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The Pebble and the Penguin is a 1995 animated film, directed by Don Bluth, and distributed by MGM in the US, and Warner Bros. Family Entertainment overseas. It centers around a timid, stuttering penguin named Hubie who tries to impress a beautiful penguin named Marina by giving her a pebble that fell from the sky. The film stars Martin Short, Annie Golden, Tim Curry, and James Belushi. Like many other Don Bluth films from the 1990's, this film received generally negative reviews from critics and was a box-office bomb, but recently has gotten a cult following.

Plot

Hubie (voiced by Martin Short), a shy, gullible but kindhearted penguin, is in love with the beautiful and kind Marina (Annie Golden), but lacks self-confidence leading him to be bullied by the much more impressive, but vain and cruel Drake (Tim Curry) also wants Marina, but clearly out of lust. One night, Hubie and Marina share a song under the moonlight and their feelings are confirmed for each other. Hubie, however, is luckless in finding a perfect pebble to propose to Marina with and wishes on a star to make his dream come true. An emerald falls from the sky next to Hubie. Ecstatic, Hubie rushes to find Marina when Drake tries to steal it and knocks him off the ice, and Hubie has swept away and nearly killed by a Leopard Seal.

Hubie is picked up and caged by a ship, which is transporting penguins to a zoo. The unfortunate penguins on the ship sing of the misery awaiting them. The Antartic Shall be Icey and free. Hubie meets a streetwise crested penguin named Rocko (James Belushi), whose only wishes are to live in sunny climates and learn to fly. After seeing Drake warning Marina of the full moon where she must choose to be his mate or be banished in a dream/vision, Hubie decides to escape. Together, Hubie and Rocko flee, and while lying low on a beach, Hubie convinces Rocko to help him return to Antarctica. They have a short fight (because Hubie had angered Rocko by lying to him) and later run into the hungry and persistent leopard seal (second time for Hubie). They escape the seal, as Rocko had commented Hubie as "amazing", and both sing to the beginning of their friendship (although Rocko feels hesitant towards it).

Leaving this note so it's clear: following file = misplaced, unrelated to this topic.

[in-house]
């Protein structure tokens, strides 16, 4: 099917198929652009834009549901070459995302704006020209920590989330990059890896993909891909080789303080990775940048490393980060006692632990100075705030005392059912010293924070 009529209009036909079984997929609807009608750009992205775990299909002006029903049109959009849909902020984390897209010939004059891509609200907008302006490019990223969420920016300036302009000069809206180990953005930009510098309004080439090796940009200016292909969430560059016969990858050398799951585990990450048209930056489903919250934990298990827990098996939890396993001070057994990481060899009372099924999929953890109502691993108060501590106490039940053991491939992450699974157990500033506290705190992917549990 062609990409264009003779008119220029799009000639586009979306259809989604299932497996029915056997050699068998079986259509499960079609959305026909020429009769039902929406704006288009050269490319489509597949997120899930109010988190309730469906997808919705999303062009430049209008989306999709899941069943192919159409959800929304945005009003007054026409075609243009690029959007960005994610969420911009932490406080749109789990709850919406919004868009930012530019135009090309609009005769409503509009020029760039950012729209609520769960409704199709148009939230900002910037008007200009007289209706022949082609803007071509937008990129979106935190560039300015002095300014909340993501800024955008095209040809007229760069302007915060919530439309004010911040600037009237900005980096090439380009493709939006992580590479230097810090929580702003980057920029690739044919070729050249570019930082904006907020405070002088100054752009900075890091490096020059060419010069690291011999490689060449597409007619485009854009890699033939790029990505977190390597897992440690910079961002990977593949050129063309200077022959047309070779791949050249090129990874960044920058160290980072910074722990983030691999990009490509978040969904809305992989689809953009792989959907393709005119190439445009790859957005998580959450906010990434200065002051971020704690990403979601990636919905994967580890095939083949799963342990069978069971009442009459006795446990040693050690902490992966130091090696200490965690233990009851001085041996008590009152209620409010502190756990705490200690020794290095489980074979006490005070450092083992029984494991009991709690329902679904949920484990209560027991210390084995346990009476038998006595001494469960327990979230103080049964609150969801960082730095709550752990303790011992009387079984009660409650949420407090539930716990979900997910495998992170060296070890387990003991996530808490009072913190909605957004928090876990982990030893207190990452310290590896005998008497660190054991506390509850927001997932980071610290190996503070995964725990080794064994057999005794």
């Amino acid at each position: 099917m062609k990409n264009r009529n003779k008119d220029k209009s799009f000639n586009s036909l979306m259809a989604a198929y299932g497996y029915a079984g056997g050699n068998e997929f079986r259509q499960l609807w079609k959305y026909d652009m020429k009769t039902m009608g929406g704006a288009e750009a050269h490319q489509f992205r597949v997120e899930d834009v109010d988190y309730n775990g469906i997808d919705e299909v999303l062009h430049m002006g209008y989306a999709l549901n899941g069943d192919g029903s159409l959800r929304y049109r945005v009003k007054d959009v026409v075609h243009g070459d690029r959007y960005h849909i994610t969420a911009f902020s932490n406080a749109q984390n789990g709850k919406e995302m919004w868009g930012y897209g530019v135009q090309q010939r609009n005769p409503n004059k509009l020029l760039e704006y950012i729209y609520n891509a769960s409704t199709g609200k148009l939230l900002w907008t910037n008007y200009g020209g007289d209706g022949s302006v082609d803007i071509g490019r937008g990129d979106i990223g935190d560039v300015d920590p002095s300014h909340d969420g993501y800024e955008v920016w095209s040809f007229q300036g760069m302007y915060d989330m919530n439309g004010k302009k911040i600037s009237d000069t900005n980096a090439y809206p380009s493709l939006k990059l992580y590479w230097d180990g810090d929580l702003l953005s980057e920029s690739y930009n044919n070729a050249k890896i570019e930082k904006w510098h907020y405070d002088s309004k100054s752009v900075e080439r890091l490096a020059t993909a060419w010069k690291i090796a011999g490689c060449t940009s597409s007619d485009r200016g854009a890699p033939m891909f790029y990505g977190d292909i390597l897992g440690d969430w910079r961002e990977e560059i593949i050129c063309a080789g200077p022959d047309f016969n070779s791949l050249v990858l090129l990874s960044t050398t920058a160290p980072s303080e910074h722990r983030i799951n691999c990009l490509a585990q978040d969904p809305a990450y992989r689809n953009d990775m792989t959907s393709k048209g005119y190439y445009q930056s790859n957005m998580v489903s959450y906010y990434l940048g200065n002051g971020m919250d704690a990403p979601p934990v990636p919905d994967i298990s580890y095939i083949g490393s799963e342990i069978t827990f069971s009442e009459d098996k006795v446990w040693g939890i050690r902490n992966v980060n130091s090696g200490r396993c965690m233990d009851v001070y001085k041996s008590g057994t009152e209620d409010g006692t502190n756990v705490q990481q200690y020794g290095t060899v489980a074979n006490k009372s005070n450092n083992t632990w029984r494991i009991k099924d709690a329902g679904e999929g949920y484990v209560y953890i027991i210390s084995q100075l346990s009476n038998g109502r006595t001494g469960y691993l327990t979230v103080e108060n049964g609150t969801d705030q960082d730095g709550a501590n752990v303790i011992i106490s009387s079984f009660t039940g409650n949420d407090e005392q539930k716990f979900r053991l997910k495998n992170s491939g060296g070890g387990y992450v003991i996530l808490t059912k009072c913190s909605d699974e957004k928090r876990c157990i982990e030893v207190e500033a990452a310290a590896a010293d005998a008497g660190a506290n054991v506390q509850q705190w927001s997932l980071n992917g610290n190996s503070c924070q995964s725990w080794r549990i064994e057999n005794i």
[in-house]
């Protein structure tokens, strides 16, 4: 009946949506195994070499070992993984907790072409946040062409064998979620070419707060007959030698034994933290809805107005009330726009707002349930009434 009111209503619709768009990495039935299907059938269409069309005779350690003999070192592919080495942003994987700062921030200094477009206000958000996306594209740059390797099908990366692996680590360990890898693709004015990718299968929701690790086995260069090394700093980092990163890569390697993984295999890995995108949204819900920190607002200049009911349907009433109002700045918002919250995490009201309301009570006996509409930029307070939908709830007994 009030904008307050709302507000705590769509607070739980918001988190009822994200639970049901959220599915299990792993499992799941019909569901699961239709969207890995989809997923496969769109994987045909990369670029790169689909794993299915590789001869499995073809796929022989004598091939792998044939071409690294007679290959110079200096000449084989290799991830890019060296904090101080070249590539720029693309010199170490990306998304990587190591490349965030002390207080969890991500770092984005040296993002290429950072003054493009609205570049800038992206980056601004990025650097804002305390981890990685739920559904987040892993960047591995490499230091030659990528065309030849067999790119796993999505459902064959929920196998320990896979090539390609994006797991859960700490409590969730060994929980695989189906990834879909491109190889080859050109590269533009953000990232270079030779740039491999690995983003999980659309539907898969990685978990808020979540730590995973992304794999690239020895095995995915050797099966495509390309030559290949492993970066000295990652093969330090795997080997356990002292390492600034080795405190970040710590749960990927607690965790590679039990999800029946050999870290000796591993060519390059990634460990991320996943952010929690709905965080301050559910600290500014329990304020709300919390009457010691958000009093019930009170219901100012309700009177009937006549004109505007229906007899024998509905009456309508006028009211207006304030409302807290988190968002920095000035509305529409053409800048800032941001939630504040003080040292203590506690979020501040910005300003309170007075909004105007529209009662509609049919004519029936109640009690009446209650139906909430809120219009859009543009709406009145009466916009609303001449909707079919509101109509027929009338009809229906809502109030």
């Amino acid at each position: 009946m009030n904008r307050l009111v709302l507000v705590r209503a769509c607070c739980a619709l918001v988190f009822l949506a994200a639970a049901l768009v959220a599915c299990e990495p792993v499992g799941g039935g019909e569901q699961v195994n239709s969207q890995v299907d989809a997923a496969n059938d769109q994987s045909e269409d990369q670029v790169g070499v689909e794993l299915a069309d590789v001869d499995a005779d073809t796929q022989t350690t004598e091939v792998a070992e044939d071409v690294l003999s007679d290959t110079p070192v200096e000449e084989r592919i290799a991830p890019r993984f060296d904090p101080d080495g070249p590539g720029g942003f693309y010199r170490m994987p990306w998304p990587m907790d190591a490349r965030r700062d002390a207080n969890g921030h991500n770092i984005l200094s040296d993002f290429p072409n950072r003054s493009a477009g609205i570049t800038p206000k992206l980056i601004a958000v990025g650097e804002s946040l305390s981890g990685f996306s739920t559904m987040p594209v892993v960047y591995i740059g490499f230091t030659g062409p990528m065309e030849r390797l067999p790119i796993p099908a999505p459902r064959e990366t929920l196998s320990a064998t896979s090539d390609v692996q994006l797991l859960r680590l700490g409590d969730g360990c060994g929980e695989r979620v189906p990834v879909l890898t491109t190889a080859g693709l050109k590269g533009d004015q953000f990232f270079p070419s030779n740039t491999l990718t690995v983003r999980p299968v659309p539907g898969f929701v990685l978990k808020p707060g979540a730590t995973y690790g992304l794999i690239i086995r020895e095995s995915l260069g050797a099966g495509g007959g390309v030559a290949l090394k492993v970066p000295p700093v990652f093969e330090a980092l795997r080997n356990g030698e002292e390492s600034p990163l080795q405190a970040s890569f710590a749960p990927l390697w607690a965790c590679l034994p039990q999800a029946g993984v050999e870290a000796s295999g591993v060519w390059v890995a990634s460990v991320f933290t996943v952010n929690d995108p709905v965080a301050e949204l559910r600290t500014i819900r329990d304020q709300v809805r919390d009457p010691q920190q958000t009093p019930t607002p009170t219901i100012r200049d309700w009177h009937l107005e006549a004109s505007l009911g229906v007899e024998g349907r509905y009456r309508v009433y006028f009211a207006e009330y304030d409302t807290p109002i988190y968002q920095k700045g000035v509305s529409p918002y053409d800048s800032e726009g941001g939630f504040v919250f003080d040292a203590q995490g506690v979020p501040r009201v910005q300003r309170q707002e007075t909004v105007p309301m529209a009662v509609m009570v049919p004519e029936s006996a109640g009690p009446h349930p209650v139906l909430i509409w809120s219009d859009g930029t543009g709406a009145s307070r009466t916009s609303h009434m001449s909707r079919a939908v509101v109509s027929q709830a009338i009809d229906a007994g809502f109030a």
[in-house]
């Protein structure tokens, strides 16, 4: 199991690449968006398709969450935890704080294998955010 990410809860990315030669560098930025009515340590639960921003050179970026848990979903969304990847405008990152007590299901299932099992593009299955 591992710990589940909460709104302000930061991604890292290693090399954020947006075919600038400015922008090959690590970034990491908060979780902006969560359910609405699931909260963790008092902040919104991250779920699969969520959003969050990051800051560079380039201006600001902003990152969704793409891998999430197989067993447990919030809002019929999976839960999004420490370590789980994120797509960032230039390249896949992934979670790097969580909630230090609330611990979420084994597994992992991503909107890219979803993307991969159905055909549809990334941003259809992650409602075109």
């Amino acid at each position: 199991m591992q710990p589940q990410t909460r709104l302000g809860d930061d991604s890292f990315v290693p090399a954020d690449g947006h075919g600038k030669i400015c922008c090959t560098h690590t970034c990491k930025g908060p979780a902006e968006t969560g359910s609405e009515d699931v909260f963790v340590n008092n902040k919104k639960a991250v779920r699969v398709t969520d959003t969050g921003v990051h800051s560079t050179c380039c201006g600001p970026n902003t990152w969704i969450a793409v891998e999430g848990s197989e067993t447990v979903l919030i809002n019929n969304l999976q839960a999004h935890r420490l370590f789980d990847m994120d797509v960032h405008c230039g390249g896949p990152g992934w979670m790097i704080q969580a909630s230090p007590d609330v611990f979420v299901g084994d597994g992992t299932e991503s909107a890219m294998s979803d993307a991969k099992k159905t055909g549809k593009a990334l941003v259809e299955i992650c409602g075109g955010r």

When Rocko starts to teach Hubie how to fight, they run into their worst aquatic enemy: the Killer Whale. While trying reaching the home ice, Rocko tries to head-off the orcas while Hubie tries to approach the nearest iceberg, having to lose his pebble and Rocko in the process. After the chase, he must face his worst enemy, who has captured his love. Hubie gets knocked out but gains confidence, and he stands and fights Drake once again. Hubie has the upper hand on the second go-round, and with a skillful kick, he sends Drake plummeting to his supposed demise. In a surprise, Rocko reappears unharmed to Hubie and Marina, but not before Hubie proposes to Marina, who accepts. Before Hubie can introduce his friend to Marina, Drake reappears. He throws a large boulder (with Marina on top of it) towards Hubie and Rocko, but it is Drake who meets his demise, by being crushed to death by the entire tower. Rocko saves the couple in danger and finally gains his ability to fly. Rocko, having found Hubie's pebble, gives it back to him and it is presented to Marina, who loves it, but then states that she loves Hubie more. In the end, Rocko teaches Marina and Hubie's children to fly.

Characters

  • Martin Short as Hubie, a shy, good-hearted adelie penguin and is the main protagonist of the film.
  • James Belushi as Rocko, a roguish, streetwise Northern Rockhopper Penguin who befriends Hubie and helps him win Marina on the way back to Antarctica. He is the deuteragonist.
  • Annie Golden as Marina, a beautiful female adelie penguin who is Hubie's love interest. She is the main tritagonist of the film.
  • Tim Curry as Drake, a large, hunky, vain, dark-hearted adelie penguin and the film's main antagonist.
  • Shani Wallis as the narrator.
  • Frank Welker as the Leopard Seal, the film's secondary antagonist.
  • Campbell Morton as the Killer whales, the tertiary antagonists, and the Ant.

Songs

Reception

The Pebble and the Penguin was panned by critics, audiences, and even Don Bluth himself. Rotten Tomatoes reported only 11% of critics gave positive reviews based on eight reviews with an average score of 3/10. The film was given a Two Thumbs Down on "Siskel & Ebert. Gene Siskel noted that the film's animation looks "cheap and unfinished" and "that none of the songs are memorable" while Roger Ebert added his dislike of the film's color code of its heroes and villains.

The film grossed $3.983 million, only 14.2% of its $28 million budget.

In the Nostalgia Critic's review of the film, he said that out of all the bad Don Bluth movies, The Pebble and the Penguin is the least bad. Despite panning the animation and songs, he praised the voice talents.

Gallery

Home video

The film first was released on VHS and laserdisc on August 15, 1995. It was first released on DVD in 1999. A new Family Fun Edition was released in the United States and Canada on March 27, 2007, by 20th Century Fox Home Entertainment. Gary Goldman supervised the restoration for the "Family Fun Edition", which features color corrections and refielded scenes to add missing effects and correct other errors from the first release. In 2007 The Fun Edition was nominated for the Satellite Award for Best Youth DVD. In 2010 the film was released along with "Rock-a-Doodle" as a double-sided DVD. The 2-disc set is still available on DVD with new cover artwork and is usually $4.99 or $5 depending on the retailer, and is more common than the Own the Moments release with "Rock-a-Doodle".

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